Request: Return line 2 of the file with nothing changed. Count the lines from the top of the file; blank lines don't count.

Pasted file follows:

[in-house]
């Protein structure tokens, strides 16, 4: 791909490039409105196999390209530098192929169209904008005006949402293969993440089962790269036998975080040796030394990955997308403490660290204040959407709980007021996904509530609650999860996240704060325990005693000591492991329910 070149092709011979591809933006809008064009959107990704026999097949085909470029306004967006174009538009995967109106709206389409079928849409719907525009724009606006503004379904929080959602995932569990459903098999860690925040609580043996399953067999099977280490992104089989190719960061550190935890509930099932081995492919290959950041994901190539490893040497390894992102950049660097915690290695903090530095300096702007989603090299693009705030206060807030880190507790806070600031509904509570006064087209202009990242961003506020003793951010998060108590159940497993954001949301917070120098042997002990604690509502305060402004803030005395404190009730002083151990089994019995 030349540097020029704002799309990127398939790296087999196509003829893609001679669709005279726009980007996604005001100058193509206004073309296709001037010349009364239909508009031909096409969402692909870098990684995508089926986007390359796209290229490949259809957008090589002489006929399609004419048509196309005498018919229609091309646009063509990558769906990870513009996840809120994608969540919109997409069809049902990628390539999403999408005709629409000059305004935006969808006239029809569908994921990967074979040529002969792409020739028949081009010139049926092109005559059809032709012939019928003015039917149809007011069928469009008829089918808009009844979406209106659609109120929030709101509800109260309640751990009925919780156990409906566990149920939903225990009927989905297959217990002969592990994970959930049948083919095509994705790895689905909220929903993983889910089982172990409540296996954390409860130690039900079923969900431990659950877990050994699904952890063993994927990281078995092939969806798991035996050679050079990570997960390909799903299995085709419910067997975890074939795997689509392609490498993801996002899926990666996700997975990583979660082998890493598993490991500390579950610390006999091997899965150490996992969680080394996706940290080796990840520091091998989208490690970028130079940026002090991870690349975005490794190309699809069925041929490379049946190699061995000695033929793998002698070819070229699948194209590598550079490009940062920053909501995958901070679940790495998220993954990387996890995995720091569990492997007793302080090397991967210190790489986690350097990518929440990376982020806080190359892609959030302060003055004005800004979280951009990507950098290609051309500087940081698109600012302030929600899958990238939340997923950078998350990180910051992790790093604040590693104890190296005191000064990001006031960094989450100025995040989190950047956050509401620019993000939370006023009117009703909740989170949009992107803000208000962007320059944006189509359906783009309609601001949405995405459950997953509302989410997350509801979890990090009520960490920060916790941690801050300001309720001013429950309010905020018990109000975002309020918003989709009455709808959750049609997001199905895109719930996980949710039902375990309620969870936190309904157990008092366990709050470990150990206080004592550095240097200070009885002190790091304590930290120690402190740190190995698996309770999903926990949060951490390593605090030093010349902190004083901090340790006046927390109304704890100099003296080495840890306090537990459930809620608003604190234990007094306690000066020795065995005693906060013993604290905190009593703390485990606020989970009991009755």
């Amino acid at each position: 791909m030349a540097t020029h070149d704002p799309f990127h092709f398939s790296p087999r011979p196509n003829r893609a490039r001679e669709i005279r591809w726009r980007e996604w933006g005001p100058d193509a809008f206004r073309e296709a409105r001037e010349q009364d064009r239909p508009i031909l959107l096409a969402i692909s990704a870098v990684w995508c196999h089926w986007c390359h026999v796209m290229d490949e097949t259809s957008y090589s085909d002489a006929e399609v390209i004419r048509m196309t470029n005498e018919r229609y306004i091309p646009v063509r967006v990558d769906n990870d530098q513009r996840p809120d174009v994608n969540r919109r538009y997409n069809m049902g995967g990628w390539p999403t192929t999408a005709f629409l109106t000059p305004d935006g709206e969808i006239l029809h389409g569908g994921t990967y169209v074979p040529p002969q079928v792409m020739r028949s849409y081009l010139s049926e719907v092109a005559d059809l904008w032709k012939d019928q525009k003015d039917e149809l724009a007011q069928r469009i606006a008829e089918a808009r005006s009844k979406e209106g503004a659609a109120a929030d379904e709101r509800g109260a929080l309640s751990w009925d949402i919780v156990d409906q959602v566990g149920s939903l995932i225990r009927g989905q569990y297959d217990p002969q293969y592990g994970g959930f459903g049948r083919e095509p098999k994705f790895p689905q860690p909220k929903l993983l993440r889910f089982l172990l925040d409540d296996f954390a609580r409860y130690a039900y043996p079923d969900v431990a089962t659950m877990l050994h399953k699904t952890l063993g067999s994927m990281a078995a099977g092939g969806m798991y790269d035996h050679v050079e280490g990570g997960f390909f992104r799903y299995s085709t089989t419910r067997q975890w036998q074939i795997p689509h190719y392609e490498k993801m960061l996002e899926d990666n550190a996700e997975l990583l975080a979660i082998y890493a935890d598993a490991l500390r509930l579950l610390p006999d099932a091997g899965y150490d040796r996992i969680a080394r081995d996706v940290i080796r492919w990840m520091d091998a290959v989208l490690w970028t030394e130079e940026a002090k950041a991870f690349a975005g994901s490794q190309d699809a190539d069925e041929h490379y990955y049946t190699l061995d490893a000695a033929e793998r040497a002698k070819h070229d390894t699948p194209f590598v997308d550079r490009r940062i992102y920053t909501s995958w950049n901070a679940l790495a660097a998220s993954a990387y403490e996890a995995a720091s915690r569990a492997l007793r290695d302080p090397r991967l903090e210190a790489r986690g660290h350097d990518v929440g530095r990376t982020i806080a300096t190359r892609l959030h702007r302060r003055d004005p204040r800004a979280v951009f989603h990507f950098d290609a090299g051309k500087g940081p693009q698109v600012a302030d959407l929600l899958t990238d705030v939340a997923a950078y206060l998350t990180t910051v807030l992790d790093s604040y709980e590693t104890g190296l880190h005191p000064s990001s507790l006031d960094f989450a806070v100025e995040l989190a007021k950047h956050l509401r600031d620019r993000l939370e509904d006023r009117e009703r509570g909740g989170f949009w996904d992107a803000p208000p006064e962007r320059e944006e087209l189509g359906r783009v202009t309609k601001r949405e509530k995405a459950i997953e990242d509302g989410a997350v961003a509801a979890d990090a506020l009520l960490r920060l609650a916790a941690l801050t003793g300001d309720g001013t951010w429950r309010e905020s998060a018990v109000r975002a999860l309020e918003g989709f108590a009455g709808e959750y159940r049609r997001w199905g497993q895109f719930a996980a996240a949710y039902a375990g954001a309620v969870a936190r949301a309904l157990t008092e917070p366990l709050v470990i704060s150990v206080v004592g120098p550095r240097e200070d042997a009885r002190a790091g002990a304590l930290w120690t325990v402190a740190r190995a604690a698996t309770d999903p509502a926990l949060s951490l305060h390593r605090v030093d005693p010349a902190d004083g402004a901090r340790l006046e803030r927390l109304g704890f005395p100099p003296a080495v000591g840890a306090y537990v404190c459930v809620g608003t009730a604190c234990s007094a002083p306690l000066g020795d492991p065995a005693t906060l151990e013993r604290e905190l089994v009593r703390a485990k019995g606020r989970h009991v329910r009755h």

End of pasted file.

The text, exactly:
């Protein structure tokens, strides 16, 4: 791909490039409105196999390209530098192929169209904008005006949402293969993440089962790269036998975080040796030394990955997308403490660290204040959407709980007021996904509530609650999860996240704060325990005693000591492991329910 070149092709011979591809933006809008064009959107990704026999097949085909470029306004967006174009538009995967109106709206389409079928849409719907525009724009606006503004379904929080959602995932569990459903098999860690925040609580043996399953067999099977280490992104089989190719960061550190935890509930099932081995492919290959950041994901190539490893040497390894992102950049660097915690290695903090530095300096702007989603090299693009705030206060807030880190507790806070600031509904509570006064087209202009990242961003506020003793951010998060108590159940497993954001949301917070120098042997002990604690509502305060402004803030005395404190009730002083151990089994019995 030349540097020029704002799309990127398939790296087999196509003829893609001679669709005279726009980007996604005001100058193509206004073309296709001037010349009364239909508009031909096409969402692909870098990684995508089926986007390359796209290229490949259809957008090589002489006929399609004419048509196309005498018919229609091309646009063509990558769906990870513009996840809120994608969540919109997409069809049902990628390539999403999408005709629409000059305004935006969808006239029809569908994921990967074979040529002969792409020739028949081009010139049926092109005559059809032709012939019928003015039917149809007011069928469009008829089918808009009844979406209106659609109120929030709101509800109260309640751990009925919780156990409906566990149920939903225990009927989905297959217990002969592990994970959930049948083919095509994705790895689905909220929903993983889910089982172990409540296996954390409860130690039900079923969900431990659950877990050994699904952890063993994927990281078995092939969806798991035996050679050079990570997960390909799903299995085709419910067997975890074939795997689509392609490498993801996002899926990666996700997975990583979660082998890493598993490991500390579950610390006999091997899965150490996992969680080394996706940290080796990840520091091998989208490690970028130079940026002090991870690349975005490794190309699809069925041929490379049946190699061995000695033929793998002698070819070229699948194209590598550079490009940062920053909501995958901070679940790495998220993954990387996890995995720091569990492997007793302080090397991967210190790489986690350097990518929440990376982020806080190359892609959030302060003055004005800004979280951009990507950098290609051309500087940081698109600012302030929600899958990238939340997923950078998350990180910051992790790093604040590693104890190296005191000064990001006031960094989450100025995040989190950047956050509401620019993000939370006023009117009703909740989170949009992107803000208000962007320059944006189509359906783009309609601001949405995405459950997953509302989410997350509801979890990090009520960490920060916790941690801050300001309720001013429950309010905020018990109000975002309020918003989709009455709808959750049609997001199905895109719930996980949710039902375990309620969870936190309904157990008092366990709050470990150990206080004592550095240097200070009885002190790091304590930290120690402190740190190995698996309770999903926990949060951490390593605090030093010349902190004083901090340790006046927390109304704890100099003296080495840890306090537990459930809620608003604190234990007094306690000066020795065995005693906060013993604290905190009593703390485990606020989970009991009755």